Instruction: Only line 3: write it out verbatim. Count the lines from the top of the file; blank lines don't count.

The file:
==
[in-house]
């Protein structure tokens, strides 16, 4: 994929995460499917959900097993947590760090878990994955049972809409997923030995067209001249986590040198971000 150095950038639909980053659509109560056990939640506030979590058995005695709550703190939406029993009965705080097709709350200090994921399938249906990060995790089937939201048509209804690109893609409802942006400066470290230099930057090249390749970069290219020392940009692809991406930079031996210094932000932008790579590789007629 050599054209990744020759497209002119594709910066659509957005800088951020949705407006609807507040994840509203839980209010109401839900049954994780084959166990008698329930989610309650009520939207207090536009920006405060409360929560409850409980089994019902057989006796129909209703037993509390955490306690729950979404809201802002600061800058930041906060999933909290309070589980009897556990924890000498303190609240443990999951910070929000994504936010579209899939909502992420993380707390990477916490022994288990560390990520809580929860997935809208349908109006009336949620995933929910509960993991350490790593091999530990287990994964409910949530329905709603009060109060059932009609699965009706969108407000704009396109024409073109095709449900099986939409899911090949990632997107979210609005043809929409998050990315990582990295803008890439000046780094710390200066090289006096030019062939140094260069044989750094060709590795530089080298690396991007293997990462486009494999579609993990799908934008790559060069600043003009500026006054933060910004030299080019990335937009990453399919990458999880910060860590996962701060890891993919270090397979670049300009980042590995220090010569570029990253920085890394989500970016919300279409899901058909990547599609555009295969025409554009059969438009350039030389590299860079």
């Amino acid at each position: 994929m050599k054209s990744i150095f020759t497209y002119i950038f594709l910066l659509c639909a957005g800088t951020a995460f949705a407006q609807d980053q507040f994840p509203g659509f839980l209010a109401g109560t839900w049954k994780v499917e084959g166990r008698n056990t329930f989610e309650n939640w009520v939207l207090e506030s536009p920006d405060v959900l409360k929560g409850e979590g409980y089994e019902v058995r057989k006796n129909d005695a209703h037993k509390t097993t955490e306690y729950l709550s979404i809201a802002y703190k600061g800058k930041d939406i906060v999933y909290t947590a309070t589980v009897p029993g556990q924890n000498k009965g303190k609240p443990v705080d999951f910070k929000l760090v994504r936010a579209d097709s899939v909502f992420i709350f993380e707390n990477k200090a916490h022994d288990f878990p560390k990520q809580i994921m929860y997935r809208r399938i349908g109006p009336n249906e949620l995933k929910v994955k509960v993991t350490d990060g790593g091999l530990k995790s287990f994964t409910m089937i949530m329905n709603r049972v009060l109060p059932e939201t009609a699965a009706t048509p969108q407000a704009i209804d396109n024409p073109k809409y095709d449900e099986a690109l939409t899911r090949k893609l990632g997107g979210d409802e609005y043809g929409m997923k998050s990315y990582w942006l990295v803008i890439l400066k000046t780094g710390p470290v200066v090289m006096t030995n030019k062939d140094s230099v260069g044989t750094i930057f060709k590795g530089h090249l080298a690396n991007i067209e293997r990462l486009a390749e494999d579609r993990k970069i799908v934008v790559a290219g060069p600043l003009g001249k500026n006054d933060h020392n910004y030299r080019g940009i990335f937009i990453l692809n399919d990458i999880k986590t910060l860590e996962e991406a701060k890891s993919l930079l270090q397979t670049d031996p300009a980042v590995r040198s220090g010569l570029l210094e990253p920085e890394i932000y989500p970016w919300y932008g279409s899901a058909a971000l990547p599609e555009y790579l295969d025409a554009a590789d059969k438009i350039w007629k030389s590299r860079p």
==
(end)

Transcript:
């Amino acid at each position: 994929m050599k054209s990744i150095f020759t497209y002119i950038f594709l910066l659509c639909a957005g800088t951020a995460f949705a407006q609807d980053q507040f994840p509203g659509f839980l209010a109401g109560t839900w049954k994780v499917e084959g166990r008698n056990t329930f989610e309650n939640w009520v939207l207090e506030s536009p920006d405060v959900l409360k929560g409850e979590g409980y089994e019902v058995r057989k006796n129909d005695a209703h037993k509390t097993t955490e306690y729950l709550s979404i809201a802002y703190k600061g800058k930041d939406i906060v999933y909290t947590a309070t589980v009897p029993g556990q924890n000498k009965g303190k609240p443990v705080d999951f910070k929000l760090v994504r936010a579209d097709s899939v909502f992420i709350f993380e707390n990477k200090a916490h022994d288990f878990p560390k990520q809580i994921m929860y997935r809208r399938i349908g109006p009336n249906e949620l995933k929910v994955k509960v993991t350490d990060g790593g091999l530990k995790s287990f994964t409910m089937i949530m329905n709603r049972v009060l109060p059932e939201t009609a699965a009706t048509p969108q407000a704009i209804d396109n024409p073109k809409y095709d449900e099986a690109l939409t899911r090949k893609l990632g997107g979210d409802e609005y043809g929409m997923k998050s990315y990582w942006l990295v803008i890439l400066k000046t780094g710390p470290v200066v090289m006096t030995n030019k062939d140094s230099v260069g044989t750094i930057f060709k590795g530089h090249l080298a690396n991007i067209e293997r990462l486009a390749e494999d579609r993990k970069i799908v934008v790559a290219g060069p600043l003009g001249k500026n006054d933060h020392n910004y030299r080019g940009i990335f937009i990453l692809n399919d990458i999880k986590t910060l860590e996962e991406a701060k890891s993919l930079l270090q397979t670049d031996p300009a980042v590995r040198s220090g010569l570029l210094e990253p920085e890394i932000y989500p970016w919300y932008g279409s899901a058909a971000l990547p599609e555009y790579l295969d025409a554009a590789d059969k438009i350039w007629k030389s590299r860079p």